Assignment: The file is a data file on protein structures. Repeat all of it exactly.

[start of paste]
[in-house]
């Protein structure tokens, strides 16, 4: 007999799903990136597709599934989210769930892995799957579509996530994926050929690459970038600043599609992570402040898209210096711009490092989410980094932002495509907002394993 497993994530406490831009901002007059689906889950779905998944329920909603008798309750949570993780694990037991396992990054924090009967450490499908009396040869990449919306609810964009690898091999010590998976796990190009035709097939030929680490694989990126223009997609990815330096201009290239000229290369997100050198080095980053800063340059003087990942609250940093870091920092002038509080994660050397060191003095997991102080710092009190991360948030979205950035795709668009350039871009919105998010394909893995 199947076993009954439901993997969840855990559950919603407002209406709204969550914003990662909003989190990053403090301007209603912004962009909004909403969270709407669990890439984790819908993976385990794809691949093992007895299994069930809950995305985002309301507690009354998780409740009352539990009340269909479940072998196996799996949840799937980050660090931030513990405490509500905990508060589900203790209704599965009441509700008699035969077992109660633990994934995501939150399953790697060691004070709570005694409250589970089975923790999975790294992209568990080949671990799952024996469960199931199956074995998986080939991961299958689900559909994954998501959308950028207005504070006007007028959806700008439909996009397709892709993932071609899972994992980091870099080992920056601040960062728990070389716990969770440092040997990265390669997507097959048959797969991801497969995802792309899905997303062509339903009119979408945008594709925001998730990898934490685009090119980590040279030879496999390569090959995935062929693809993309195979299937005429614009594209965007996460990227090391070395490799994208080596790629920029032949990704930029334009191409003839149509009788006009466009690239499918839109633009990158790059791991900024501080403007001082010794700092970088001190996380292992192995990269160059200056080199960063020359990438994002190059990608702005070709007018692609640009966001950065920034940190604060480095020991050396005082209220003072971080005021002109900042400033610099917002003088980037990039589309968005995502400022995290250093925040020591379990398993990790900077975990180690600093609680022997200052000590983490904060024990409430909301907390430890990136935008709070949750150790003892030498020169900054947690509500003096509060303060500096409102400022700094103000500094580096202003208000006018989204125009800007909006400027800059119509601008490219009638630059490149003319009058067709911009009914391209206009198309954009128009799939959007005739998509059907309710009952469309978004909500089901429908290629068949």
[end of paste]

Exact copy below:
[in-house]
């Protein structure tokens, strides 16, 4: 007999799903990136597709599934989210769930892995799957579509996530994926050929690459970038600043599609992570402040898209210096711009490092989410980094932002495509907002394993 497993994530406490831009901002007059689906889950779905998944329920909603008798309750949570993780694990037991396992990054924090009967450490499908009396040869990449919306609810964009690898091999010590998976796990190009035709097939030929680490694989990126223009997609990815330096201009290239000229290369997100050198080095980053800063340059003087990942609250940093870091920092002038509080994660050397060191003095997991102080710092009190991360948030979205950035795709668009350039871009919105998010394909893995 199947076993009954439901993997969840855990559950919603407002209406709204969550914003990662909003989190990053403090301007209603912004962009909004909403969270709407669990890439984790819908993976385990794809691949093992007895299994069930809950995305985002309301507690009354998780409740009352539990009340269909479940072998196996799996949840799937980050660090931030513990405490509500905990508060589900203790209704599965009441509700008699035969077992109660633990994934995501939150399953790697060691004070709570005694409250589970089975923790999975790294992209568990080949671990799952024996469960199931199956074995998986080939991961299958689900559909994954998501959308950028207005504070006007007028959806700008439909996009397709892709993932071609899972994992980091870099080992920056601040960062728990070389716990969770440092040997990265390669997507097959048959797969991801497969995802792309899905997303062509339903009119979408945008594709925001998730990898934490685009090119980590040279030879496999390569090959995935062929693809993309195979299937005429614009594209965007996460990227090391070395490799994208080596790629920029032949990704930029334009191409003839149509009788006009466009690239499918839109633009990158790059791991900024501080403007001082010794700092970088001190996380292992192995990269160059200056080199960063020359990438994002190059990608702005070709007018692609640009966001950065920034940190604060480095020991050396005082209220003072971080005021002109900042400033610099917002003088980037990039589309968005995502400022995290250093925040020591379990398993990790900077975990180690600093609680022997200052000590983490904060024990409430909301907390430890990136935008709070949750150790003892030498020169900054947690509500003096509060303060500096409102400022700094103000500094580096202003208000006018989204125009800007909006400027800059119509601008490219009638630059490149003319009058067709911009009914391209206009198309954009128009799939959007005739998509059907309710009952469309978004909500089901429908290629068949």